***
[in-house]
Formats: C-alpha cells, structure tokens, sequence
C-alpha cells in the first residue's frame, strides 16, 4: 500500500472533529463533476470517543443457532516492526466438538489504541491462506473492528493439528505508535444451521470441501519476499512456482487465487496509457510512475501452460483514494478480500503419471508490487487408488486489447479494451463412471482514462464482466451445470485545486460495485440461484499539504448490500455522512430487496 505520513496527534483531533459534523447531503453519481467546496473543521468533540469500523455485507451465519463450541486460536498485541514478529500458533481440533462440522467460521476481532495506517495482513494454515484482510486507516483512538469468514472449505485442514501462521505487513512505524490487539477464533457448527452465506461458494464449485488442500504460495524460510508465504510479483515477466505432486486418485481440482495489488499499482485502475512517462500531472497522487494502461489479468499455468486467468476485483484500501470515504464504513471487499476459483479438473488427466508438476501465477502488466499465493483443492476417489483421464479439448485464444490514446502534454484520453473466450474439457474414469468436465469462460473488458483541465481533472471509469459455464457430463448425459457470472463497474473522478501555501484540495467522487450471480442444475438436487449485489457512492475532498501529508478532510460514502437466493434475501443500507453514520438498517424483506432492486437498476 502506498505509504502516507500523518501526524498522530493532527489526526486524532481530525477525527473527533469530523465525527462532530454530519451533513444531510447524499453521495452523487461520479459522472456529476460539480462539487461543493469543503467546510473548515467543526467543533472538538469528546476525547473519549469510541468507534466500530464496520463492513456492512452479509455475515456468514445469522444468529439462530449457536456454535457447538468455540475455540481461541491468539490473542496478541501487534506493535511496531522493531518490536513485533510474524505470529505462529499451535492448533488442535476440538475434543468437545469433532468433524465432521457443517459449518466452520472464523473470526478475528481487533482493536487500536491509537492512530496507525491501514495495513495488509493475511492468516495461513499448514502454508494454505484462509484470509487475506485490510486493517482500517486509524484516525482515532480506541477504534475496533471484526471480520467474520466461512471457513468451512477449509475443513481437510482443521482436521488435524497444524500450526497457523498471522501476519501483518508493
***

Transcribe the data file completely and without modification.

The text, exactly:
[in-house]
Formats: C-alpha cells, structure tokens, sequence
C-alpha cells in the first residue's frame, strides 16, 4: 500500500472533529463533476470517543443457532516492526466438538489504541491462506473492528493439528505508535444451521470441501519476499512456482487465487496509457510512475501452460483514494478480500503419471508490487487408488486489447479494451463412471482514462464482466451445470485545486460495485440461484499539504448490500455522512430487496 505520513496527534483531533459534523447531503453519481467546496473543521468533540469500523455485507451465519463450541486460536498485541514478529500458533481440533462440522467460521476481532495506517495482513494454515484482510486507516483512538469468514472449505485442514501462521505487513512505524490487539477464533457448527452465506461458494464449485488442500504460495524460510508465504510479483515477466505432486486418485481440482495489488499499482485502475512517462500531472497522487494502461489479468499455468486467468476485483484500501470515504464504513471487499476459483479438473488427466508438476501465477502488466499465493483443492476417489483421464479439448485464444490514446502534454484520453473466450474439457474414469468436465469462460473488458483541465481533472471509469459455464457430463448425459457470472463497474473522478501555501484540495467522487450471480442444475438436487449485489457512492475532498501529508478532510460514502437466493434475501443500507453514520438498517424483506432492486437498476 502506498505509504502516507500523518501526524498522530493532527489526526486524532481530525477525527473527533469530523465525527462532530454530519451533513444531510447524499453521495452523487461520479459522472456529476460539480462539487461543493469543503467546510473548515467543526467543533472538538469528546476525547473519549469510541468507534466500530464496520463492513456492512452479509455475515456468514445469522444468529439462530449457536456454535457447538468455540475455540481461541491468539490473542496478541501487534506493535511496531522493531518490536513485533510474524505470529505462529499451535492448533488442535476440538475434543468437545469433532468433524465432521457443517459449518466452520472464523473470526478475528481487533482493536487500536491509537492512530496507525491501514495495513495488509493475511492468516495461513499448514502454508494454505484462509484470509487475506485490510486493517482500517486509524484516525482515532480506541477504534475496533471484526471480520467474520466461512471457513468451512477449509475443513481437510482443521482436521488435524497444524500450526497457523498471522501476519501483518508493